Figure 4: (a and b) A well-differentiated squamous cell carcinoma appreciable in a biopsy specimen obtained by colposcopic examination

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Nevertheless, a certain number of signs can help an experienced colposcopist in suspecting the gravity of a lesion. Such signs might include:[10],[11]

  • Localized congestion of the connective tissue that can be considered as the most reliable factor in determining such a suspicion. A red area which whitens after the application of acetic acid and is iodine negative on Schiller test is rarely a benign dysplasia. Nevertheless, this congestion is not constant and may be absent or difficult to be seen in small and early enough lesions
  • Vascular changes in the connective tissue: Increase in the number of red spots, their unequal distribution, their difference in size, corkscrew vessels slightly raising the surface of the epithelium and a micro-villous appearance are also suggestive of a suspected lesion
  • The polymorphous character of the lesions: Combination of all the above appearances and their anarchic mixture, however, these signs in isolation are only of presumptive value since they merely reflect changes in the thickness of the mucosa and the structure of the connective tissue and this seems to hold true with the oral cavity also. Occasionally, definite colposcopic lesions may be present without significant changes in tissue histology too. These lesions may represent epithelium with a potential risk of malignancy and require close monitoring and a meticulous follow-up for possible development of dysplasia, carcinoma-in situ or invasive carcinoma in the future.[6]


The sensitivity of a colposcopic examination is defined as the proportion of patients with the disease whose colposcopic appearances are positive for the disease. A sensitive test will rarely miss people with the disease process in progress. The specificity of a diagnostic test, on the other hand, is the proportion of subjects without the disease and whose colposcopic appearances are negative for the disease. A specific test will rarely misclassify people without the disease as disease. The predictive value of a test (i.e., probability of being abnormal/normal if the test is positive/negative) represents the usefulness of such a test for screening purposes. The sensitivity of the colposcopic screening test in the current study came-out to be about 71%, while specificity was 91%. The positive predictive value (+ve) came as 91% [Table 3]. It can be stated from the above cited findings that “colposcope” as a screening tool can prove to be one of the most important adjunctive diagnostic adjuncts useful to confirm the sites from where a biopsy specimen can be obtained ruling-out the probability of missing an area of epithelial dysplasia wherein obvious clinical features are lacking.
Table 3: The saccuracy of colposcopic findings as a screening test compared to histopathological diagnosis

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 > Conclusion Top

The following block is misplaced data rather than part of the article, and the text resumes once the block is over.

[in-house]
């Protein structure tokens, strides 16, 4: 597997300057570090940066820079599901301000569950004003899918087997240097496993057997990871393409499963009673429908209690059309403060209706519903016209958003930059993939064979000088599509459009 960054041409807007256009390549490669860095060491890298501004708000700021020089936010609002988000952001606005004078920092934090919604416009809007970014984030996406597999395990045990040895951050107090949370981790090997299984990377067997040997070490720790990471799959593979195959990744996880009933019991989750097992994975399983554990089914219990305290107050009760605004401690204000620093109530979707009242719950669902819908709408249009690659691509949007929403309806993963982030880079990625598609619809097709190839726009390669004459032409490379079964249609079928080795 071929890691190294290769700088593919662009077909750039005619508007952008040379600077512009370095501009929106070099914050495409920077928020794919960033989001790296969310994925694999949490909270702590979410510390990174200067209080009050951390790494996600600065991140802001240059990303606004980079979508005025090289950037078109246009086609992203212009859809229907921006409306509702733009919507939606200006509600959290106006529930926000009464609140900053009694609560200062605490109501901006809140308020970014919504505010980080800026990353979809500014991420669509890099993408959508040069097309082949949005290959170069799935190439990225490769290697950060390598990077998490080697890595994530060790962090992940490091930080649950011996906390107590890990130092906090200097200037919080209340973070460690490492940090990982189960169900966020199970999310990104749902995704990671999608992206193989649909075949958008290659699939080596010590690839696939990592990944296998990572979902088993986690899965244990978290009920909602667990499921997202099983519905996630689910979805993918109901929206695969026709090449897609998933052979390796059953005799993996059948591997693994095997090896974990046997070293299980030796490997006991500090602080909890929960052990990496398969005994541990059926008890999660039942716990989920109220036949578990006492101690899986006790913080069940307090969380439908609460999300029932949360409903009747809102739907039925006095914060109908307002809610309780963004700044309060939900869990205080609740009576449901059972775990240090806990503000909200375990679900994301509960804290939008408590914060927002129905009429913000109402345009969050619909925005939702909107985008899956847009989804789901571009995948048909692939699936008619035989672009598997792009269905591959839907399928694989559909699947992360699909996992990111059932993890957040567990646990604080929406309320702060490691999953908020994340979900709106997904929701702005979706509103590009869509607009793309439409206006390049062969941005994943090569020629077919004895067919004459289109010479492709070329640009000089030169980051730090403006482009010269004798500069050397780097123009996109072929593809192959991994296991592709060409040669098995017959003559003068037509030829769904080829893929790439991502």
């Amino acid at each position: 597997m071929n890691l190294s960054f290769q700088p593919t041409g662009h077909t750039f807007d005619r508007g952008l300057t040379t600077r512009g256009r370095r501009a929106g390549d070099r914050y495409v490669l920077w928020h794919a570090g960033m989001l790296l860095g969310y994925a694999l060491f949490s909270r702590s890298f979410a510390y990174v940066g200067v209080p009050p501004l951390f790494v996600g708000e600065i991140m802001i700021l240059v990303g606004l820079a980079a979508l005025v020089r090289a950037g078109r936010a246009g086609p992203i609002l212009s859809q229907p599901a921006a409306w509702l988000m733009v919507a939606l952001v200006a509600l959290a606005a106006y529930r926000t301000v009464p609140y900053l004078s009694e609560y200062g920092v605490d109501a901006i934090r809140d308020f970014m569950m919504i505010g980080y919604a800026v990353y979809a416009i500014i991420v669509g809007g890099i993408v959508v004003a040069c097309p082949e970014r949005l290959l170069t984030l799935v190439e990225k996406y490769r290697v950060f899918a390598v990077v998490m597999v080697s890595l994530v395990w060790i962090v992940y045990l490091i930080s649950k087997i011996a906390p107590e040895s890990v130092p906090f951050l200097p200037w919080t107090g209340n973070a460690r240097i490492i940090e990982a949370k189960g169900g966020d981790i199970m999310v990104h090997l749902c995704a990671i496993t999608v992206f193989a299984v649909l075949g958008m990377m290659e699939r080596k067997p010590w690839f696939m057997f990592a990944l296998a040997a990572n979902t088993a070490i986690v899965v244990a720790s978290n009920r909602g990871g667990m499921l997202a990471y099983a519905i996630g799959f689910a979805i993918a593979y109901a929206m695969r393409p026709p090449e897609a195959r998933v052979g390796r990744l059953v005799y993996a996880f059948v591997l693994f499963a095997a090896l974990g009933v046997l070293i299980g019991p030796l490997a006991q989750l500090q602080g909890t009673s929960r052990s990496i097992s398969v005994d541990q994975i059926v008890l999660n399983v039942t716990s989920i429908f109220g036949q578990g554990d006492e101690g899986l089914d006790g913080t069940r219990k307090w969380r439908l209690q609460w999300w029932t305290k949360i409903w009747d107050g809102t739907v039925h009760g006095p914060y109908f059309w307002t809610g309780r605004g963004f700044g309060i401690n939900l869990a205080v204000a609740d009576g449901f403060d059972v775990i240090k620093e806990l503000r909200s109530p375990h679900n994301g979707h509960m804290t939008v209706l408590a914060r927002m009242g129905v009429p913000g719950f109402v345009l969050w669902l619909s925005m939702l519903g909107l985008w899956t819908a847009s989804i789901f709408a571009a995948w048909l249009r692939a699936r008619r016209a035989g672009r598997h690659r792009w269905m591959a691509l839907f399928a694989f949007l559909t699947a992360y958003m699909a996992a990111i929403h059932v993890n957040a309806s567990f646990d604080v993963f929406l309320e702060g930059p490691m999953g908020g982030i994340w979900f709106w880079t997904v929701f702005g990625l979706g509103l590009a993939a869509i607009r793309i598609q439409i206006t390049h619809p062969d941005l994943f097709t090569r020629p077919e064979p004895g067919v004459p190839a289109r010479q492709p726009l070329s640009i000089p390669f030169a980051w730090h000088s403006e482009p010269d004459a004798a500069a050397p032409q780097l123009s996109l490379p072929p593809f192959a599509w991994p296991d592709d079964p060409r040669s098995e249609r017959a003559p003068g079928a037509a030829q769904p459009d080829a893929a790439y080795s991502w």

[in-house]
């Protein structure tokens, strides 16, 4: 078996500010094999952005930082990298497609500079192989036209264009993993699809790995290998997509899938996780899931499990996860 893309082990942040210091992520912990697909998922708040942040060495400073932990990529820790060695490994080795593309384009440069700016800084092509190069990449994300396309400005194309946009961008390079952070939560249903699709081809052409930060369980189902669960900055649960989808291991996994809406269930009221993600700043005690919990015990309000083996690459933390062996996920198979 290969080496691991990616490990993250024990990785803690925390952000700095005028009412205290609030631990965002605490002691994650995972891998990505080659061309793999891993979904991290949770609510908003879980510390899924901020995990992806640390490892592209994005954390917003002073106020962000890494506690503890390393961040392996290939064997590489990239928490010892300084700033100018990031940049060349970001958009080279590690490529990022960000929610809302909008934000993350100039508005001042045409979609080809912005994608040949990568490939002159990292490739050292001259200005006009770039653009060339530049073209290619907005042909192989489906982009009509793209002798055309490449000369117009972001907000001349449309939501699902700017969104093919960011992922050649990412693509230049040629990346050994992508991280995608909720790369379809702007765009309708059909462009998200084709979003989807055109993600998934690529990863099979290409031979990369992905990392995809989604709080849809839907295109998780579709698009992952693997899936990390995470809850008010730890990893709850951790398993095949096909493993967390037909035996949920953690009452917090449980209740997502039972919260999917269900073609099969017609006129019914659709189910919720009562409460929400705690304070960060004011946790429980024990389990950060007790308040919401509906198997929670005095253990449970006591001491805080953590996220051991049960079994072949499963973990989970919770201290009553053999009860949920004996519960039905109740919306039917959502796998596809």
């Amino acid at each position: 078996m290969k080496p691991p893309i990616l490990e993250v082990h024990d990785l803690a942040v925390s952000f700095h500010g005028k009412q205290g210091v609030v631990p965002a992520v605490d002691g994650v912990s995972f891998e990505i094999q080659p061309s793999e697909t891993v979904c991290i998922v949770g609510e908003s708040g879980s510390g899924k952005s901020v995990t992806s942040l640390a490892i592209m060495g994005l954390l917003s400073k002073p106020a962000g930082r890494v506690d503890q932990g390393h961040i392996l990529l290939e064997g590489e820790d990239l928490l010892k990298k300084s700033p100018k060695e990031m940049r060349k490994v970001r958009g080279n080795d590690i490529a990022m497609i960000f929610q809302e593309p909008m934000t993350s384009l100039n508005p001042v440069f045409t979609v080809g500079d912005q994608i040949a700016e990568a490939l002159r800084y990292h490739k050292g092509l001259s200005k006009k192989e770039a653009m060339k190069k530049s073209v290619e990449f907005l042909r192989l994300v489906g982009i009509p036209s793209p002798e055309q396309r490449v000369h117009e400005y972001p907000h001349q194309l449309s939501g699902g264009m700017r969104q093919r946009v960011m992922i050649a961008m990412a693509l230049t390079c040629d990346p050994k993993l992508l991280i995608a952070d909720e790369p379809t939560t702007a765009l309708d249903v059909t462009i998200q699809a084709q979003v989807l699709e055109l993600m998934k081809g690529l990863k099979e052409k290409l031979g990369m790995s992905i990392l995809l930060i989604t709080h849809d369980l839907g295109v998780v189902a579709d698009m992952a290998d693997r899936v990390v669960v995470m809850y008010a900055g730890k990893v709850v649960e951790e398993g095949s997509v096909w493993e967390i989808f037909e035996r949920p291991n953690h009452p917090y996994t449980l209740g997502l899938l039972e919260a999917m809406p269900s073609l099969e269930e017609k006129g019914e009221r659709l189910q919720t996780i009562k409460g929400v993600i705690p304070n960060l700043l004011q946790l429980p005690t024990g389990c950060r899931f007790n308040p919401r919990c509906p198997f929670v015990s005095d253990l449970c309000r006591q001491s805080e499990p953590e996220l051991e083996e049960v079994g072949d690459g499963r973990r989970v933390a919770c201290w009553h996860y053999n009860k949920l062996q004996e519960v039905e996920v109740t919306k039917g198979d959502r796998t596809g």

The prospective observations were performed with the aim of offering information on the surface morphology of the oral tissues of an individual having oral precancerous lesions and conditions and frank malignant degenerations and an attempt toward correlating the histopathological appearances of the guided sites, in addition to the probability of providing useful documentation in the clinical management of such dreaded cases with poor prognosis and where a late or, missed diagnosis can prove to be fatal for the life of the patient or, if not fatal, can leave the patient with persistent/lifelong morbidities if the patient survives from the cancers.

The study aimed at the need for a noninvasive technique for early detection of changes in the oral tissues concluding micro-colposcope to have many features that would be favorable for observing and documenting the surface topographic changes in the oral tissues. This study also showed that the micro-colpo-hysteroscope allows a noninvasive examination of the oral tissues in situ at high magnification and good resolution. The depth of the field of the instrument allows simultaneous viewing of the surface topography and sub-mucosal blood vessels.

In the present study, a sensitivity of colposcopic screening test came-out to be about 71% while specificity was about 91%. Positive predictive value was 91%. Although the degree of abnormality in colposcopic findings can be predicted by the vascular patterns of the lesion, the major advantage of colposcopy is to outline the most suspicious lesion for histologic diagnosis by directed biopsy which is the mainstay in establishing the correct diagnosis. Colposcopy is valuable in the detection of early cancerous lesions. However the final diagnosis must rely on a meticulous histopathological examination by an expert pathologist. Selected spot biopsies in the areas showing atypical colposcopic patterns under direct colposcopic guidance will give the highest possible accuracy in the diagnosis and evaluation. Areas of surface dysplasia could be mapped to indicate the full extent of epithelial changes before the biopsy is done, in addition to, getting an idea of the comparative effects of different modalities of treatment as radiation and chemotherapy, on the junction between the tumor and normal tissues.